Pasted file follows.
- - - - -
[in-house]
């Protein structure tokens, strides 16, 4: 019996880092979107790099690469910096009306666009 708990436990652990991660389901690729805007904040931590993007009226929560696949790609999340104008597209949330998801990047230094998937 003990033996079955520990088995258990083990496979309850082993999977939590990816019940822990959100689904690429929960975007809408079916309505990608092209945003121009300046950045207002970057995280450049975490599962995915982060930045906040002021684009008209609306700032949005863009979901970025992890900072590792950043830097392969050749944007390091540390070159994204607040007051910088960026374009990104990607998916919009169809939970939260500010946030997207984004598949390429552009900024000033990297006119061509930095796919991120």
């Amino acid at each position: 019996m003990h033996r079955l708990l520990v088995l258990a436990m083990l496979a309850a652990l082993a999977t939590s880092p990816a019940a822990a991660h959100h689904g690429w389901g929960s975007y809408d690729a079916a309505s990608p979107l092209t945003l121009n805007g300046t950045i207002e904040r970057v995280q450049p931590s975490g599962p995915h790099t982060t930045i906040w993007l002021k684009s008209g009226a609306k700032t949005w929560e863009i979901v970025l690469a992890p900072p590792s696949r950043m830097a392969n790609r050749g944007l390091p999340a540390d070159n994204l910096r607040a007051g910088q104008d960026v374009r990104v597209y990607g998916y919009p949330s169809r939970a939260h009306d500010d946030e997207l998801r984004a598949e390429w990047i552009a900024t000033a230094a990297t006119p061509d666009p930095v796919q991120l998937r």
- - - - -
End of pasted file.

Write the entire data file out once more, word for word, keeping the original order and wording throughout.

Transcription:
[in-house]
């Protein structure tokens, strides 16, 4: 019996880092979107790099690469910096009306666009 708990436990652990991660389901690729805007904040931590993007009226929560696949790609999340104008597209949330998801990047230094998937 003990033996079955520990088995258990083990496979309850082993999977939590990816019940822990959100689904690429929960975007809408079916309505990608092209945003121009300046950045207002970057995280450049975490599962995915982060930045906040002021684009008209609306700032949005863009979901970025992890900072590792950043830097392969050749944007390091540390070159994204607040007051910088960026374009990104990607998916919009169809939970939260500010946030997207984004598949390429552009900024000033990297006119061509930095796919991120």
């Amino acid at each position: 019996m003990h033996r079955l708990l520990v088995l258990a436990m083990l496979a309850a652990l082993a999977t939590s880092p990816a019940a822990a991660h959100h689904g690429w389901g929960s975007y809408d690729a079916a309505s990608p979107l092209t945003l121009n805007g300046t950045i207002e904040r970057v995280q450049p931590s975490g599962p995915h790099t982060t930045i906040w993007l002021k684009s008209g009226a609306k700032t949005w929560e863009i979901v970025l690469a992890p900072p590792s696949r950043m830097a392969n790609r050749g944007l390091p999340a540390d070159n994204l910096r607040a007051g910088q104008d960026v374009r990104v597209y990607g998916y919009p949330s169809r939970a939260h009306d500010d946030e997207l998801r984004a598949e390429w990047i552009a900024t000033a230094a990297t006119p061509d666009p930095v796919q991120l998937r």